Instagram Opposes Instakarma Trademark Application

On Friday before the Trademark Trial and Appeal Board, Instagram filed an opposition against applicant R3 Media Corporation’s application for the INSTAKARMA mark alleging that it will be damaged if the applicant’s mark is registered because of the likelihood of consumer confusion and the dilution of its mark.

According to the filing, the applicant has sought to register INSTAKARMA in International Class 9 and 41, covering “Downloadable software in the nature of a mobile application for presenting content in an easy-to-understand user interface, to a user based on a scanned code” and “Entertainment services, namely, an ongoing multimedia program featuring film, tv series, music concerts…distributed via various platforms across multiple forms of transmission media,” respectively.

Instagram stated that it has continuously used the INSTAGRAM mark in interstate commerce in the United States “[s]ince the launch of its photo sharing and social networking service and software application in October 2010.” The INSTAGRAM mark covers a variety of goods and services, such as “Providing use of online temporary non-downloadable software for enabling transmission of images and audiovisual and video content” and “for social networking…”; “Downloadable and non-downloadable computer software for modifying the appearance and enabling transmission of images, audio-visual and video content”; “Computer software for the collection, editing, organizing, modifying, transmission, storage and sharing of data and information”; among other things.

Instagram averred that its INSTAGRAM mark “is highly distinctive” in connection to its goods and services. Moreover, Instagram claimed that its mark has priority over the applicant’s application, which was filed in January 2020 “on an intent-to-use basis” because Instagram has used the INSTAGRAM mark before the applicant has used the INSTAKARMA mark. Additionally, Instagram asserted that the INSTAKARMA mark “creates a similar commercial impression as the INSTAGRAM Mark” and that R3 Media’s services covered in its application are purportedly related to Instagram’s covered goods and services. According to Instagram, the applicant’s mark is “deceptively similar to the INSTAGRAM Mark to as to cause confusion, or to cause mistake or to deceive the public as to the origin of Applicant’s services offered under Applicant’s Mark.” As a result, Instagram averred that there is a likelihood of consumer confusion and that consumers will mistakenly believe that there is an affiliation, authorization, sponsorship, license or connection between Instagram and the applicant’s mark. Consequently, Instagram contended that it will be damaged if the INSTAKARMA mark is registered.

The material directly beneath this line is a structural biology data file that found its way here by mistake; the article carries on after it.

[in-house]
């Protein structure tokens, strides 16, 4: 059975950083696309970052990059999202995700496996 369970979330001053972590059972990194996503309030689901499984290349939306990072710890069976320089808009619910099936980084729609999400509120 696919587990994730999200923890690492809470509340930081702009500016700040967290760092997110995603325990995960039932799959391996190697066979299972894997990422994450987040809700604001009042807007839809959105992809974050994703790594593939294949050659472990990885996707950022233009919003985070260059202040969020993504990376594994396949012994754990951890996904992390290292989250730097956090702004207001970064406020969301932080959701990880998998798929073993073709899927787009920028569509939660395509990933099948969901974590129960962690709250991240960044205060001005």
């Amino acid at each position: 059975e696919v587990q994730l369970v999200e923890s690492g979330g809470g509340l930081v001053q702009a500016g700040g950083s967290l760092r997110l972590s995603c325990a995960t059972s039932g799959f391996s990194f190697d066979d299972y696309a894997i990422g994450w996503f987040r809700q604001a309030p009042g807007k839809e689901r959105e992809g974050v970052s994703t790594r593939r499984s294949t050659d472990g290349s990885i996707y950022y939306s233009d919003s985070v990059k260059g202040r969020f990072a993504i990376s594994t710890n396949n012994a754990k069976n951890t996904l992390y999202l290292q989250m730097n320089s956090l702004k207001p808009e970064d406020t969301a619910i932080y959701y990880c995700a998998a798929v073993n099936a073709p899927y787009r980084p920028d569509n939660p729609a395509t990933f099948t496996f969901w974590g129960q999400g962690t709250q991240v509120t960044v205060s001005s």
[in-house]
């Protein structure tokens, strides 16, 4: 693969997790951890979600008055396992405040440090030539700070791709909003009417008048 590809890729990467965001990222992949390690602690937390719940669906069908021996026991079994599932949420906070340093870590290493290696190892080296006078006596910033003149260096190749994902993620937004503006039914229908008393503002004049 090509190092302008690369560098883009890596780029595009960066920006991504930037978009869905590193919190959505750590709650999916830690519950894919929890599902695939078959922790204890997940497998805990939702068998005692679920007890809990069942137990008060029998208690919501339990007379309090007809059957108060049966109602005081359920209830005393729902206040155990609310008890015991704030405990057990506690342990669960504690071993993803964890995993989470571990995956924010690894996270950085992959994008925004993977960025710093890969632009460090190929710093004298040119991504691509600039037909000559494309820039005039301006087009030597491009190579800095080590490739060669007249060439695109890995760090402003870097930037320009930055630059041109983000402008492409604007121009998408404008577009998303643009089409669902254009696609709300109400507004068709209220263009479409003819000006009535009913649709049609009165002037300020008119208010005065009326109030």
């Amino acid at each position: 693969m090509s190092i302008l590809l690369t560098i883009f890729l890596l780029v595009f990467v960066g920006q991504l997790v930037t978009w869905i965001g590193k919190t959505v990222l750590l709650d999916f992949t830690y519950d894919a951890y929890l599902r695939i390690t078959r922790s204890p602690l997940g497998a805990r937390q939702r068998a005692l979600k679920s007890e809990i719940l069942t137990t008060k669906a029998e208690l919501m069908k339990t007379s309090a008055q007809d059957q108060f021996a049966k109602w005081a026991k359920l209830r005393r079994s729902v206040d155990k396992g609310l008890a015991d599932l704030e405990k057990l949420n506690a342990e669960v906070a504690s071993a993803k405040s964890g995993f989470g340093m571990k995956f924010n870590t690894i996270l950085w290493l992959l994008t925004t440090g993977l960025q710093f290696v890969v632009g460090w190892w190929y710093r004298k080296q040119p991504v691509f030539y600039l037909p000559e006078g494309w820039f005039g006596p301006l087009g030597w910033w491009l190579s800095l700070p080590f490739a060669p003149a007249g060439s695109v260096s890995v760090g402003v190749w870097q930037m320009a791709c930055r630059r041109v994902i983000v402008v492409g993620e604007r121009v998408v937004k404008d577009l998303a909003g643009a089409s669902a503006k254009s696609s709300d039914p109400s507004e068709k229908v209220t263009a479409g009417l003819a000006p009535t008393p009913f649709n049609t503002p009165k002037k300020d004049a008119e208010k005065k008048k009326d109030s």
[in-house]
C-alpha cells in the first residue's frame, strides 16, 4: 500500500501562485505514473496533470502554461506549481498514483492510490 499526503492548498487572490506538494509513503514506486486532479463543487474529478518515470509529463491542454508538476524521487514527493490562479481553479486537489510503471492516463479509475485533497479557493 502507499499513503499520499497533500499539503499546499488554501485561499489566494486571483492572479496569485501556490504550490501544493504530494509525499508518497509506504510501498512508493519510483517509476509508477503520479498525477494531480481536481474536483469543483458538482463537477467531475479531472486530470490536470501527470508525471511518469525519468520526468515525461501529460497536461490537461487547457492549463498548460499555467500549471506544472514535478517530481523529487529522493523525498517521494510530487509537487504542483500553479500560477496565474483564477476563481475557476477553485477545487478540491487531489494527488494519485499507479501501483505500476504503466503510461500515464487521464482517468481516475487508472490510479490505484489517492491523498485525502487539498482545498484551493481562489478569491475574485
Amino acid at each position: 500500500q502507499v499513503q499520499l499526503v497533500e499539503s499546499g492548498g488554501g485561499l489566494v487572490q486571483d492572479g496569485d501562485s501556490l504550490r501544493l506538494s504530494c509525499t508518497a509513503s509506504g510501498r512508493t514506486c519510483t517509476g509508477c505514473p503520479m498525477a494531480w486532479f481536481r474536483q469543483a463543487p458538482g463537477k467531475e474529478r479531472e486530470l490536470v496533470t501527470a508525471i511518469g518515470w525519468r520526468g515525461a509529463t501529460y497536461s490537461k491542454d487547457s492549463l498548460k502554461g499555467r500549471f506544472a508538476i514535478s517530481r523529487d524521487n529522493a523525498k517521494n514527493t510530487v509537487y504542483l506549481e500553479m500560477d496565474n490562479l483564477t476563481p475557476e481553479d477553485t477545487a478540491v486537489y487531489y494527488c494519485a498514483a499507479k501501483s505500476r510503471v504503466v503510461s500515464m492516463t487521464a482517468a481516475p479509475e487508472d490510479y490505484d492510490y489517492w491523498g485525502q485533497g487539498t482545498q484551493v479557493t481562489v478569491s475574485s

Additionally, Instagram proffered that the “widespread use of” and the “high degree of consumer recognition of” the INSTAGRAM mark, as well as Instagram’s “enormous and loyal user base” and Instagram’s numerous trademarks, means that its mark is “strong,” there is a lot of consumer recognition, and the INSTAGRAM mark is famous; this allegedly happened before the applicant filed the trademark application for INSTAKARMA. Instagram claimed that the INSTAKARMA mark has diluted or is likely to dilute the distinctive quality of the INSTAGRAM mark and it will purportedly harm the INSTAGRAM mark reputation. Therefore, Instagram contended that the INSTAKARMA mark should not be registered.

For the aforementioned reasons, Instagram asserted that the opposition should be sustained and the applicant’s registration should be refused.

Instagram is represented by Kilpatrick Townsend & Stockton LLP.